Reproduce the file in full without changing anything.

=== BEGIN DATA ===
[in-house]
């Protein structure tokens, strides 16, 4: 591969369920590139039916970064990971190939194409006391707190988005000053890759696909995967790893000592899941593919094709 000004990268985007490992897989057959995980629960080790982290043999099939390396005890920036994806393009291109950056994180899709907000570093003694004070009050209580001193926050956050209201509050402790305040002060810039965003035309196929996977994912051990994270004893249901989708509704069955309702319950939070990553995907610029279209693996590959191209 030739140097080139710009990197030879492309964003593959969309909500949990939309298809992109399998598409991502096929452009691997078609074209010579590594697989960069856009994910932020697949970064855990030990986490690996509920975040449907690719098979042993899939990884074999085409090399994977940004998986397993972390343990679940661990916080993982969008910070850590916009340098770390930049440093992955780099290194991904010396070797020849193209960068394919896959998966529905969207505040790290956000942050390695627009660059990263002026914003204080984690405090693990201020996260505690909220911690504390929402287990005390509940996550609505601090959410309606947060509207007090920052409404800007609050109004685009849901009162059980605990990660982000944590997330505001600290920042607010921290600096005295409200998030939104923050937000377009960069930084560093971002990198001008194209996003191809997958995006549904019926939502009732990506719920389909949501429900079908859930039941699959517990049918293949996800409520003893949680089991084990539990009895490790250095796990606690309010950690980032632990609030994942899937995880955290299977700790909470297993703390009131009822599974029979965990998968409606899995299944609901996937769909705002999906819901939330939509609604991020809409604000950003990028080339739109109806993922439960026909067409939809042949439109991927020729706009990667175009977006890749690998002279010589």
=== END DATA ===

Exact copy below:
[in-house]
């Protein structure tokens, strides 16, 4: 591969369920590139039916970064990971190939194409006391707190988005000053890759696909995967790893000592899941593919094709 000004990268985007490992897989057959995980629960080790982290043999099939390396005890920036994806393009291109950056994180899709907000570093003694004070009050209580001193926050956050209201509050402790305040002060810039965003035309196929996977994912051990994270004893249901989708509704069955309702319950939070990553995907610029279209693996590959191209 030739140097080139710009990197030879492309964003593959969309909500949990939309298809992109399998598409991502096929452009691997078609074209010579590594697989960069856009994910932020697949970064855990030990986490690996509920975040449907690719098979042993899939990884074999085409090399994977940004998986397993972390343990679940661990916080993982969008910070850590916009340098770390930049440093992955780099290194991904010396070797020849193209960068394919896959998966529905969207505040790290956000942050390695627009660059990263002026914003204080984690405090693990201020996260505690909220911690504390929402287990005390509940996550609505601090959410309606947060509207007090920052409404800007609050109004685009849901009162059980605990990660982000944590997330505001600290920042607010921290600096005295409200998030939104923050937000377009960069930084560093971002990198001008194209996003191809997958995006549904019926939502009732990506719920389909949501429900079908859930039941699959517990049918293949996800409520003893949680089991084990539990009895490790250095796990606690309010950690980032632990609030994942899937995880955290299977700790909470297993703390009131009822599974029979965990998968409606899995299944609901996937769909705002999906819901939330939509609604991020809409604000950003990028080339739109109806993922439960026909067409939809042949439109991927020729706009990667175009977006890749690998002279010589």